A Brief History of TG-16 Magazines (and the Archives)



One fateful day, a few years ago, I wrote a short article about my memories of TurboPlay Magazine and posted it on a previous incarnation of tg-16.com. Slowly, I began to receive emails asking for additional information about TurboPlay and the other magazines that focused exclusively on the TurboGrafx-16 and TurboDuo consoles. I was surprised to receive these emails. I thought every nook and cranny of the TurboGrafx-16 universe had been thoroughly documented. And yet, as late as 2003, if you were to survey the resources available on the internet, you would not have found more than a few random references to TurboPlay Magazine. At that point, I knew I had to rectify things. This site was born.

Continued below…

A brief history of TG-16 magazines in North America

 TurboForce #4, TurboPlay #1, DuoWorld #2 Note: If you are new to the world of TurboGrafx-16 / PC-Engine / DUO, then read a brief history of the Duo that appeared in the premier issue of DuoWorld Magazine (July 1993).

In September of 1989, NEC launched the TurboGrafx-16 (TG-16) video game console across North America. Many multi-platform magazines covered TG-16 (e.g. EGM, VG&CE, GamePro, GameFan, Game Player's, Game Informer, Electronic Games, Video Games, etc.), but only a handful of publications were dedicated exlusively to the console: TurboPlay, TurboEdge, DuoWorld and TurboForce.

The first issue of TurboPlay Magazine did not appear until June of 1990.  TurboPlay was a spin-off publication of Video Games & Computer Entertainment (VG&CE), one of the more popular multi-platform gaming magazines of the late 1980's / early 1990's. Ultimately, 14 issues of TurboPlay (bi-monthly, 32 pages, June 1990 - August 1992) were published, making it the most successful of the four titles.

In October of 1992, three years after the TurboGrafx-16 console was introduced, its successor—TurboDuo—was released in North America.  The TurboDuo (later simply called "Duo") was a "new" console that consolidated existing technology (TurboGrafx-16 + TurboGrafx-CD + upgraded RAM) in a sleek new form.  To keep current with this development, TurboPlay would eventually be reborn as DuoWorld Magazine. Only three issues of DuoWorld (bi-monthly, July 1993 - November 1993) were published. The premier issue was superb (32 pages), but the final two issues were only 16 pages in length.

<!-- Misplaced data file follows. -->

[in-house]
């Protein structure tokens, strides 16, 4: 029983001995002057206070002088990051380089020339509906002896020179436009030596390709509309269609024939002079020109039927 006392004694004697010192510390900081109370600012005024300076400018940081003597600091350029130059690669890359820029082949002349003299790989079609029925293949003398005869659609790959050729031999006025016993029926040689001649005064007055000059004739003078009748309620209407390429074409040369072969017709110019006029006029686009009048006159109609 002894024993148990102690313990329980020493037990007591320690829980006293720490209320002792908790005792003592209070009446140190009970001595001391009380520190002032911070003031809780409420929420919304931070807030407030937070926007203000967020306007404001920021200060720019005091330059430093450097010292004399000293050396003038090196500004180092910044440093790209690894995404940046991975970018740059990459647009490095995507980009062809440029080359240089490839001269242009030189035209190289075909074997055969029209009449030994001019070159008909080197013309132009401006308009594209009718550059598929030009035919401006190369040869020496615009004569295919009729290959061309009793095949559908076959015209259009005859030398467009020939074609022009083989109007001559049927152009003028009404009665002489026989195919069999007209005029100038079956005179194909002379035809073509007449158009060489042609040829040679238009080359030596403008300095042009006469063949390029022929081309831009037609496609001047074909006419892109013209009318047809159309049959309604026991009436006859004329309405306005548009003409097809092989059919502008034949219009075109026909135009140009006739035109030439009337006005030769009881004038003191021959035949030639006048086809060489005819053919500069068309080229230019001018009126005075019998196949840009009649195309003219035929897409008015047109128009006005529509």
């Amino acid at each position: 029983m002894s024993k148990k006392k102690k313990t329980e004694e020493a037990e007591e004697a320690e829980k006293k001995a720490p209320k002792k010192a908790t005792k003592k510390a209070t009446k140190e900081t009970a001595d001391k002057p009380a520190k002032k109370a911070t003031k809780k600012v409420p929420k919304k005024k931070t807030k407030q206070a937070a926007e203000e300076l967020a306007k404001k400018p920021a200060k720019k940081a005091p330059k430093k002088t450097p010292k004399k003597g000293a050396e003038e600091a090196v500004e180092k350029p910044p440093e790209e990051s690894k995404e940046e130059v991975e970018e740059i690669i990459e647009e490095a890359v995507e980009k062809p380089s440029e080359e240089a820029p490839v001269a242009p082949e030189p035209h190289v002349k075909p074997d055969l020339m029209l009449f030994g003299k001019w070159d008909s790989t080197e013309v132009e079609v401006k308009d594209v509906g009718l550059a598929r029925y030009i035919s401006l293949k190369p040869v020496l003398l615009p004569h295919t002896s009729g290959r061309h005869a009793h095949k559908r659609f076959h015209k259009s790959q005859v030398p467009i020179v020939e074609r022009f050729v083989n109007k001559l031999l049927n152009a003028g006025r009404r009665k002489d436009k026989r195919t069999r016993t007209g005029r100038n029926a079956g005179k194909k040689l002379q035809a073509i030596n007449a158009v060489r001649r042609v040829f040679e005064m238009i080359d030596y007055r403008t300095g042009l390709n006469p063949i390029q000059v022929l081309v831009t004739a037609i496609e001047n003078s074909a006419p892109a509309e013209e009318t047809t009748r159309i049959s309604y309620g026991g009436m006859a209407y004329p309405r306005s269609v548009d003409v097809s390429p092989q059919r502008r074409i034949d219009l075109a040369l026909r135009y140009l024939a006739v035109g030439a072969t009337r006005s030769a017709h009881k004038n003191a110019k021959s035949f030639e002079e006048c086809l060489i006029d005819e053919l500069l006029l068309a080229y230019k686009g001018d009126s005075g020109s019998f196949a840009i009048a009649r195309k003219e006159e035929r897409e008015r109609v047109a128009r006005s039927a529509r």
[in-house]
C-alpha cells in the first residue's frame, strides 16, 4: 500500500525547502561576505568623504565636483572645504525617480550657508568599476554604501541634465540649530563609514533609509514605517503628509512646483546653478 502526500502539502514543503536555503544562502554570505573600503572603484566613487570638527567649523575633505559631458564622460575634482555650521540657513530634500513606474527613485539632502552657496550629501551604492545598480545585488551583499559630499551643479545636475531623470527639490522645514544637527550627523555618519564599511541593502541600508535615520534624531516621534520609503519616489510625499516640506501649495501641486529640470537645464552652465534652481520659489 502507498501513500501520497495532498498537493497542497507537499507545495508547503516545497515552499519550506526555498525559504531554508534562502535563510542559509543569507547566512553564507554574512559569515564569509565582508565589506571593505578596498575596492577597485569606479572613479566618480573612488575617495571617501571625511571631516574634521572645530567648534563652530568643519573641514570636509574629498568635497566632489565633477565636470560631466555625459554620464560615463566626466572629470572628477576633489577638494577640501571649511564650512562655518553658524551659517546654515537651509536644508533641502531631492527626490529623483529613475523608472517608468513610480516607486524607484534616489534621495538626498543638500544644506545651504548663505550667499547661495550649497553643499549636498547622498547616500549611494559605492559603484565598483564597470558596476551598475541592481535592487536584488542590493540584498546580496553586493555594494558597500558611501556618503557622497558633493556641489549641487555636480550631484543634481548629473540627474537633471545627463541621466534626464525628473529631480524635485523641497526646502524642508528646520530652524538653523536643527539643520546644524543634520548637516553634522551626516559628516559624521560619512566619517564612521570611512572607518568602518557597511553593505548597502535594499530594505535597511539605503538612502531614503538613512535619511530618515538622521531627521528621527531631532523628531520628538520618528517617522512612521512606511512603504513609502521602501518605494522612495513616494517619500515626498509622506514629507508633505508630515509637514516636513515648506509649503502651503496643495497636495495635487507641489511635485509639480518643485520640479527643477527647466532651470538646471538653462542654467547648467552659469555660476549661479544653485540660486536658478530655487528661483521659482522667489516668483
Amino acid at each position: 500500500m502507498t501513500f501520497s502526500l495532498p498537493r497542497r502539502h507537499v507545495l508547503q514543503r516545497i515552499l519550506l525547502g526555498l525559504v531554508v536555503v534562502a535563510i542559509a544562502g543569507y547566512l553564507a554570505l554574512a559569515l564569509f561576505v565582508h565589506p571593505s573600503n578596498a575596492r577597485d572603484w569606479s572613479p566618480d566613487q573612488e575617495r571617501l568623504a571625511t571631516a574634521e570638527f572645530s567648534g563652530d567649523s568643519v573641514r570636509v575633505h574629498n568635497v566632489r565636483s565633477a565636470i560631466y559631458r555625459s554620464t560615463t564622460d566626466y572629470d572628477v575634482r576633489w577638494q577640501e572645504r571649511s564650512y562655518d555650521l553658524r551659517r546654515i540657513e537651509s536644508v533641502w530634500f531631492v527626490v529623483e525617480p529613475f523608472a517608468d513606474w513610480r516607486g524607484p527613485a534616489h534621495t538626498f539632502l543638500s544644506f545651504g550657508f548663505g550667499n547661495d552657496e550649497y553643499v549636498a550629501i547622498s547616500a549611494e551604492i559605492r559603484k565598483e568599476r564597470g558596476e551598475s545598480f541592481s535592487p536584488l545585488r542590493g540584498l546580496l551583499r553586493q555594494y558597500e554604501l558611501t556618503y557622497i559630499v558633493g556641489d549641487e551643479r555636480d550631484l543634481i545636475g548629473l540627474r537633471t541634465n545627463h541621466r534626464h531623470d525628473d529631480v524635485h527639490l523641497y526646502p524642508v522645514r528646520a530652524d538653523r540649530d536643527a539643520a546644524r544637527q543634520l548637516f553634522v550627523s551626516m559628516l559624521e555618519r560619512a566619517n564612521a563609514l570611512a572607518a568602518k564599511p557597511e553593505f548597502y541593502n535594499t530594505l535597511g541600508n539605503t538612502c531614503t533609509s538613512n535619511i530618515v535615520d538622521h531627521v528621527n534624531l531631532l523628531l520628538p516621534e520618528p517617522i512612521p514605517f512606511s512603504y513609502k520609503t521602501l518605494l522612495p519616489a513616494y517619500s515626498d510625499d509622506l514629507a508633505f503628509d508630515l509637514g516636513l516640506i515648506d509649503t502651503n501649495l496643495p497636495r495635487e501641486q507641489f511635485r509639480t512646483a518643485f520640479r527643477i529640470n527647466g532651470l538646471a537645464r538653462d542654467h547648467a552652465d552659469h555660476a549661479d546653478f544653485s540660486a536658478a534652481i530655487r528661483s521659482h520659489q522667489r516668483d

In an effort to promote their new TurboDuo console, Turbo Technologies Inc. (TTi), vis-a-vis Sendai, published TurboForce Magazine (4 quarterly issues, 32 pages, Summer 1992 - Spring 1993).  TurboForce was completely under the editorial control of TTi (unlike TurboPlay and DuoWorld, which were published by L.F.P.).  Devoid of any critical software reviews, TurboForce unabashedly promoted TurboDuo and its software releases. Not surprisingly, the first issue of TurboForce was included with every TurboDuo console. This debut issue provided strategy guides for TurboDuo's five pack-in games and served as a nice introduction to the TG-16 universe. TurboForce, thankfully, filled the vacuum created by the cancellation, in the Summer of 1992, of TurboPlay Magazine. Turboforce was the only title new Duo owners could turn to during the crucial first 8 months following the North American launch of the Duo. The fourth and last issue of TurboForce was released in the Summer of 1993, coninciding with the introduction of the short-lived DuoWorld Magazine.

R.I.P. The Old Archives (2003-2008)

The screenshots below (click images for full-size) were taken in March of 2005, the month I stopped updating the old site and it became moribund. I still love the big, goofy homepage anchored by the muscle-bound he-men. Bigger is better!


Now that I look at the old site, I'm not sure that the new layout I designed is much of an improvement. The old site was barbaric, certainly, but it was simple and easy to use. The new site, in contrast, is cluttered with crap. Plus, I like how the old format provided large images for each magazine's cover, instead of the tiny thumbnails used now. Oh well. Time marches on…

The current website, believe it or not, was nearly completed in the summer of 2005, yet it would not go live for nearly three years. If you are so inclined, you can read about why it took so long.

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